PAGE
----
Strangely, given that it had paid over $1m to WTS in March 2018 (the transaction appears in its own 2018 Financial Statement), the FKF appears nowhere in the list of creditors that was drawn by the administrators and which Josimar has examined at length. We contacted these administrators on two separate occasions to clarify whether this was an oversight or not, but have not received any reply to our requests.

SuperSport repossessed the vehicle and sold it on – for how much, we do not know – to an obscure company associated with one Auka Gecheo, the network’s former General Manager for East Africa, known to be a friend of FKF president Nick Mwandwa.

Josimar sought clarification about most of the points mentioned above from the FKF. We contacted Barry Otieno, the organisation’s Head of Media at the time the deal with WTS Media Group was struck, now the FKF’s current Secretary General in Nick Mwandwa’s administration. This is the response we received.

“To gain insight and better understanding of the issues and questions raised by yourself, please feel free to visit the FKF offices in Nairobi, once the situation of the Covid – 19 outbreak improves and restriction on international travel is uplifted in Kenya. 

During the said visit our communication team will not only provide you with any and/or all documents regarding the issues raised but I will also be available to respond to any follow up questions you might have, regarding the same”.

Thinking that we might have received an automated reply, we asked Mr Otieno if that could be the case. It was not. He reiterated his offer to welcome us in Nairobi “once the Covid situation improves and restriction on international travel is uplifted (sic)”, proposing to put all the documentation (of which we’d asked digital copies) we requested at our disposal, adding:

“Further, and for the record FKF wishes to state that there was no third party involved in the procurement process of the OB van and that most of the questions raised by yourself are a reflection of a gutter website (name redacted) and (name redacted) whose editors (names redacted) are associated with former FKF president Sam Nyamweya and have been on a smear campaign against the federation for their own selfish interest”.

This is as far as Josimar got with the FKF.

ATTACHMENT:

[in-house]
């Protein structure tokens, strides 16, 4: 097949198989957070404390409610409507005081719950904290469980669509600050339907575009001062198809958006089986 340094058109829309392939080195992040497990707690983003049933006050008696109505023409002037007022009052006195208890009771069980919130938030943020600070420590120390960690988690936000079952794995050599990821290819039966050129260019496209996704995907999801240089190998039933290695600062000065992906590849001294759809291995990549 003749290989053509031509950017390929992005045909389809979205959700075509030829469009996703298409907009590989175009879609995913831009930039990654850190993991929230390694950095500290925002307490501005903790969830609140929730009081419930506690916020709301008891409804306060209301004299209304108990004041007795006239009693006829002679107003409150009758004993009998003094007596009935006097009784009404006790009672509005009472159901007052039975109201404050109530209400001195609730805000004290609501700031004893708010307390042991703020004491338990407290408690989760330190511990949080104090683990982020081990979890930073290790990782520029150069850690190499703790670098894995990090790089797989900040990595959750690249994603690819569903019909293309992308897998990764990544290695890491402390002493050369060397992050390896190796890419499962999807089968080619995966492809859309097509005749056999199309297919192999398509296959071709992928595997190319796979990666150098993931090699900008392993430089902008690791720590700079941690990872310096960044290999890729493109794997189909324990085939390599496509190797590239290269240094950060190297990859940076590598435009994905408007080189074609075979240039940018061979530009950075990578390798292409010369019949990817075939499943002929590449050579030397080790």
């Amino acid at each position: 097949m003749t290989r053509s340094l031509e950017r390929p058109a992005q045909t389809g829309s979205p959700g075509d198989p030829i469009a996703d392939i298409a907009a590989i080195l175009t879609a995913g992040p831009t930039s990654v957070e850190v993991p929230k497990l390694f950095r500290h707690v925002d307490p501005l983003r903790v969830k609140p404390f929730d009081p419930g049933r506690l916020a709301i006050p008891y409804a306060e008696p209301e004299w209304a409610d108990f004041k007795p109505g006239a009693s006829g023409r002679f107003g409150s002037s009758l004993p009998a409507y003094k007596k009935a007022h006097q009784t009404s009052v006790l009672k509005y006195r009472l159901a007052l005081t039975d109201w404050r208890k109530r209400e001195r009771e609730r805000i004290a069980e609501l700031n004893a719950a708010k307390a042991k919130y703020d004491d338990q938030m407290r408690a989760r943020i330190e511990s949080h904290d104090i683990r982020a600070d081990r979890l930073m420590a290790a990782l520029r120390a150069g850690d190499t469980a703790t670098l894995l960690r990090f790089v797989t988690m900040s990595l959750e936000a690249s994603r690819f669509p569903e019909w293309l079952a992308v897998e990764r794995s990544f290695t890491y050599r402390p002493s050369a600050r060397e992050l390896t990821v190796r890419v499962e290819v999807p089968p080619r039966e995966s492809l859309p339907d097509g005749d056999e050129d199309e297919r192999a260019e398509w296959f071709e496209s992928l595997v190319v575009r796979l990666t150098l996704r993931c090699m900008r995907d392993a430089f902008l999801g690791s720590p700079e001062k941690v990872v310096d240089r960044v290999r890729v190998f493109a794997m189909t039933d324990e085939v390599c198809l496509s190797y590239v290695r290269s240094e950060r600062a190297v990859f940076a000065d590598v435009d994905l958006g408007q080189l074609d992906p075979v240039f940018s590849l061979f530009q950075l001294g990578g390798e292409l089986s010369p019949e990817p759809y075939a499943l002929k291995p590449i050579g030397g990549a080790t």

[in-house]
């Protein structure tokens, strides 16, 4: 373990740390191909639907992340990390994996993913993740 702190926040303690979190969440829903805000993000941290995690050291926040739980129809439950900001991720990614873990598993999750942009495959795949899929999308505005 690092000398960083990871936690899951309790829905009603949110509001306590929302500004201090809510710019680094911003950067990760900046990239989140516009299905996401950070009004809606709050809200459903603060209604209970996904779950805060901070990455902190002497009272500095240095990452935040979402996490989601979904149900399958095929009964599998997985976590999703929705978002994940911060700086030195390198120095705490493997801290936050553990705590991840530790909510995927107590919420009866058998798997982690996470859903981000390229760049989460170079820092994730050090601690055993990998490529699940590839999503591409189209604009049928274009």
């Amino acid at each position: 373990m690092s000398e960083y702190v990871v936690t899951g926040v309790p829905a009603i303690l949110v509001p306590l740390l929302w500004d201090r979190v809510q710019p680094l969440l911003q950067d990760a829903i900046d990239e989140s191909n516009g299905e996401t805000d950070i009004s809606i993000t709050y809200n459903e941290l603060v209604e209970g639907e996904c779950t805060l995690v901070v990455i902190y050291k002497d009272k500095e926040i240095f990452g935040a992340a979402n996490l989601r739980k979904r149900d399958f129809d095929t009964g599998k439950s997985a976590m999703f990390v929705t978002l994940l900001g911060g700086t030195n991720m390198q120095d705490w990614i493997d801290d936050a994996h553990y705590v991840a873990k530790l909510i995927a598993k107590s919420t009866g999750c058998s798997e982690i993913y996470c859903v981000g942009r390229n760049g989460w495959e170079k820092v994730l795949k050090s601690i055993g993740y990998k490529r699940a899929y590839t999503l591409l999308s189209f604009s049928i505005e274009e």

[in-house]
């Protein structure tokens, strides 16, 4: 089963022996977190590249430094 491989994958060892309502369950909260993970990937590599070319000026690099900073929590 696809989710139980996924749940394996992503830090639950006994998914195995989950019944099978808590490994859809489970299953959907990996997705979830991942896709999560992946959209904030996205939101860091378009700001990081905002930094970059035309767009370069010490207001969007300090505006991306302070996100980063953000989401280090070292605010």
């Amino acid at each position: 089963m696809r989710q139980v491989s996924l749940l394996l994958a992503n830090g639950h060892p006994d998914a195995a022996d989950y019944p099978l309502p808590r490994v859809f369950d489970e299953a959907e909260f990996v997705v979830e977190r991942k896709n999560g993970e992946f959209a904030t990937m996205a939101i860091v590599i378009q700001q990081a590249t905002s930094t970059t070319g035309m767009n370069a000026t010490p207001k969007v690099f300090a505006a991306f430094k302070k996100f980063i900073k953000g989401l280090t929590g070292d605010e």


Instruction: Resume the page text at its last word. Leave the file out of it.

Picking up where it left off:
The FKF drew a report on the non-delivery of the now infamous OB van, which it passed on to Fifa. This report was supposed to be discussed in Nairobi, at which point the COVID-19 pandemic struck, and it was proposed that the planned meeting should take place via video link, before Fifa informed the FKF that it had been postponed to May 2020, “once travel restrictions are lifted and upon receipt of further information from the FKF on the health situation in Kenya”. It was not the first time that we’d heard this – undoubtedly potent – argument.

Given that Kenya is only at the start of its own COVID-19 crisis, it might be a long time before this meeting takes place, something which many actors in this strange tale might actually welcome. 

And the OB van debacle was only the start.

A Kenyan election
FKF President Nick Mwendwa and his administration had every reason to fear that the squandering of the Fifa Forward grant on Supersport’s vanishing van would provide their opponents with a significant, perhaps decisive trump card to play when time would come to hold the next FKF presidential elections at the beginning of 2020. Mwendwa had wrestled power from incumbent Sam Nyamweya in acrimonious circumstances, his main opponent, lawyer and Gor Mahia FC chairman Ambrose Rachier all but accusing him of bribing delegates to the tune of Sh125,000 (about $1,250) per vote. “I do not have proof but have word that it happened”, Rachier told the Kenyan media, before adding, quite implausibly, that he was looking forward to working with the new chairman.